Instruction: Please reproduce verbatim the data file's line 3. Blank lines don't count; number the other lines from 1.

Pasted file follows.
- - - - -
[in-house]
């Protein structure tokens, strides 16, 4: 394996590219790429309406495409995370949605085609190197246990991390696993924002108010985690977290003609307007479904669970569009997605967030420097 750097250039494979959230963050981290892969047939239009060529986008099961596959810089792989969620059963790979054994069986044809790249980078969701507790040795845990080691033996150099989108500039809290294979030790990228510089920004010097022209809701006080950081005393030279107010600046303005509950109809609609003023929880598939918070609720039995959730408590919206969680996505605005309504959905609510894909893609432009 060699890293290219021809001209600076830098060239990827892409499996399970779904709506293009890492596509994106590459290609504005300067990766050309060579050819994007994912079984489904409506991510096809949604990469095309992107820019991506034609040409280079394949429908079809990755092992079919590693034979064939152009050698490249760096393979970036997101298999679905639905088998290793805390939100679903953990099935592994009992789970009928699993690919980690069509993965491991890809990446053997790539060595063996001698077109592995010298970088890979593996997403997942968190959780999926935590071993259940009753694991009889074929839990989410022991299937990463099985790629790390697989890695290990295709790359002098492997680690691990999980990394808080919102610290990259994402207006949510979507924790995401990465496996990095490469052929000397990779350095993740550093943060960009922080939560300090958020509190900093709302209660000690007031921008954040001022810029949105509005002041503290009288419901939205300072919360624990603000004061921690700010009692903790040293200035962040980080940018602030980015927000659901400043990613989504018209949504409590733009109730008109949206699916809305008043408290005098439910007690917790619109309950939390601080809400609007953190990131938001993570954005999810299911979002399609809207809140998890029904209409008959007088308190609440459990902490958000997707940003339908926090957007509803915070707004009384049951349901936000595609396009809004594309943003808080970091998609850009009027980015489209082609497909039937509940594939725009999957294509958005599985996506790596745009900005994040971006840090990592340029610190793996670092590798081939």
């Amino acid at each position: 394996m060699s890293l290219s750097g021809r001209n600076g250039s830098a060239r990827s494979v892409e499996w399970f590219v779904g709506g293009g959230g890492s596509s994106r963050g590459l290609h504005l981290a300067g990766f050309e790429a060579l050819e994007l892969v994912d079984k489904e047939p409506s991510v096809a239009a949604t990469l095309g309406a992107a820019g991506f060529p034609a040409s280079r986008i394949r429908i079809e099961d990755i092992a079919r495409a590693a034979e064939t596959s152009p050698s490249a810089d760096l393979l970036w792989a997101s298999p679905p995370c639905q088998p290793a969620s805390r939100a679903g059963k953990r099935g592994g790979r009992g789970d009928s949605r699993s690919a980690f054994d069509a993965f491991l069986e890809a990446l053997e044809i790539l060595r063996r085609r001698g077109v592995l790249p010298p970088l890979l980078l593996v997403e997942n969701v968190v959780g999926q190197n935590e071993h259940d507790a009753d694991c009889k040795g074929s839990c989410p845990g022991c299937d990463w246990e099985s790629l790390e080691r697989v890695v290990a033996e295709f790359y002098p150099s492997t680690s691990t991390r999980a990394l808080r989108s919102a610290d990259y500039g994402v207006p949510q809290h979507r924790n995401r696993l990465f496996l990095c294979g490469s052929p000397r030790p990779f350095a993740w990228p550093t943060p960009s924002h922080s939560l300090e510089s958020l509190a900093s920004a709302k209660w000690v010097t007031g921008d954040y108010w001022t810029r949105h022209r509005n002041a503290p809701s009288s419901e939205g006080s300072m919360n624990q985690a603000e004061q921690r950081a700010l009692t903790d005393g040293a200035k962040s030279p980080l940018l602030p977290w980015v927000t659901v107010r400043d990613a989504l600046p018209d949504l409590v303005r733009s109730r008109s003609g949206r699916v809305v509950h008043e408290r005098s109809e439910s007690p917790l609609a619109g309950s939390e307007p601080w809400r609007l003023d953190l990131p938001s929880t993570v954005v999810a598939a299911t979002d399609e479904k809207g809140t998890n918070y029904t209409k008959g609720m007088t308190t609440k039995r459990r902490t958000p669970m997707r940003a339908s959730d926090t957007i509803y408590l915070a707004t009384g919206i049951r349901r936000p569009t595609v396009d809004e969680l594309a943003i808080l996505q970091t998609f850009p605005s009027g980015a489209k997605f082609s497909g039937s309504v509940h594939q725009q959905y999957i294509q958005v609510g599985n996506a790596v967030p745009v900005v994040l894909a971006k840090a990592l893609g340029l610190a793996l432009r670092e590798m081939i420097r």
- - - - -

């Amino acid at each position: 394996m060699s890293l290219s750097g021809r001209n600076g250039s830098a060239r990827s494979v892409e499996w399970f590219v779904g709506g293009g959230g890492s596509s994106r963050g590459l290609h504005l981290a300067g990766f050309e790429a060579l050819e994007l892969v994912d079984k489904e047939p409506s991510v096809a239009a949604t990469l095309g309406a992107a820019g991506f060529p034609a040409s280079r986008i394949r429908i079809e099961d990755i092992a079919r495409a590693a034979e064939t596959s152009p050698s490249a810089d760096l393979l970036w792989a997101s298999p679905p995370c639905q088998p290793a969620s805390r939100a679903g059963k953990r099935g592994g790979r009992g789970d009928s949605r699993s690919a980690f054994d069509a993965f491991l069986e890809a990446l053997e044809i790539l060595r063996r085609r001698g077109v592995l790249p010298p970088l890979l980078l593996v997403e997942n969701v968190v959780g999926q190197n935590e071993h259940d507790a009753d694991c009889k040795g074929s839990c989410p845990g022991c299937d990463w246990e099985s790629l790390e080691r697989v890695v290990a033996e295709f790359y002098p150099s492997t680690s691990t991390r999980a990394l808080r989108s919102a610290d990259y500039g994402v207006p949510q809290h979507r924790n995401r696993l990465f496996l990095c294979g490469s052929p000397r030790p990779f350095a993740w990228p550093t943060p960009s924002h922080s939560l300090e510089s958020l509190a900093s920004a709302k209660w000690v010097t007031g921008d954040y108010w001022t810029r949105h022209r509005n002041a503290p809701s009288s419901e939205g006080s300072m919360n624990q985690a603000e004061q921690r950081a700010l009692t903790d005393g040293a200035k962040s030279p980080l940018l602030p977290w980015v927000t659901v107010r400043d990613a989504l600046p018209d949504l409590v303005r733009s109730r008109s003609g949206r699916v809305v509950h008043e408290r005098s109809e439910s007690p917790l609609a619109g309950s939390e307007p601080w809400r609007l003023d953190l990131p938001s929880t993570v954005v999810a598939a299911t979002d399609e479904k809207g809140t998890n918070y029904t209409k008959g609720m007088t308190t609440k039995r459990r902490t958000p669970m997707r940003a339908s959730d926090t957007i509803y408590l915070a707004t009384g919206i049951r349901r936000p569009t595609v396009d809004e969680l594309a943003i808080l996505q970091t998609f850009p605005s009027g980015a489209k997605f082609s497909g039937s309504v509940h594939q725009q959905y999957i294509q958005v609510g599985n996506a790596v967030p745009v900005v994040l894909a971006k840090a990592l893609g340029l610190a793996l432009r670092e590798m081939i420097r």